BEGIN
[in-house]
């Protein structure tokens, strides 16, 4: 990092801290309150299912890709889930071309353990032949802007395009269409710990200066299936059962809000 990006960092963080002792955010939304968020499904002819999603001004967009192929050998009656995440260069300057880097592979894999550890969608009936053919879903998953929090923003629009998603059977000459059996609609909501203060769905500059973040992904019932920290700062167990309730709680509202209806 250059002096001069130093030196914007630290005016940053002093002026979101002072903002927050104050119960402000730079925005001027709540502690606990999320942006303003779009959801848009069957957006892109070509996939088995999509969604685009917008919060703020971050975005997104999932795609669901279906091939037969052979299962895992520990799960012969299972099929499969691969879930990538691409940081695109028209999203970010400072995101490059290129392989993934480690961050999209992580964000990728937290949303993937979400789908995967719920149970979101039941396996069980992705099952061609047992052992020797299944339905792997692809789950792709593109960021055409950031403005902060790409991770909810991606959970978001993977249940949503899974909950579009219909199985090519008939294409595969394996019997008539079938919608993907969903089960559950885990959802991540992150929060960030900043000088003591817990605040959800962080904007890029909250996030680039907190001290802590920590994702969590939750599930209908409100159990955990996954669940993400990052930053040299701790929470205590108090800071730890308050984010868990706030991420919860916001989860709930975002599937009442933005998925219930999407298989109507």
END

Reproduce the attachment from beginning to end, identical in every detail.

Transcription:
[in-house]
């Protein structure tokens, strides 16, 4: 990092801290309150299912890709889930071309353990032949802007395009269409710990200066299936059962809000 990006960092963080002792955010939304968020499904002819999603001004967009192929050998009656995440260069300057880097592979894999550890969608009936053919879903998953929090923003629009998603059977000459059996609609909501203060769905500059973040992904019932920290700062167990309730709680509202209806 250059002096001069130093030196914007630290005016940053002093002026979101002072903002927050104050119960402000730079925005001027709540502690606990999320942006303003779009959801848009069957957006892109070509996939088995999509969604685009917008919060703020971050975005997104999932795609669901279906091939037969052979299962895992520990799960012969299972099929499969691969879930990538691409940081695109028209999203970010400072995101490059290129392989993934480690961050999209992580964000990728937290949303993937979400789908995967719920149970979101039941396996069980992705099952061609047992052992020797299944339905792997692809789950792709593109960021055409950031403005902060790409991770909810991606959970978001993977249940949503899974909950579009219909199985090519008939294409595969394996019997008539079938919608993907969903089960559950885990959802991540992150929060960030900043000088003591817990605040959800962080904007890029909250996030680039907190001290802590920590994702969590939750599930209908409100159990955990996954669940993400990052930053040299701790929470205590108090800071730890308050984010868990706030991420919860916001989860709930975002599937009442933005998925219930999407298989109507």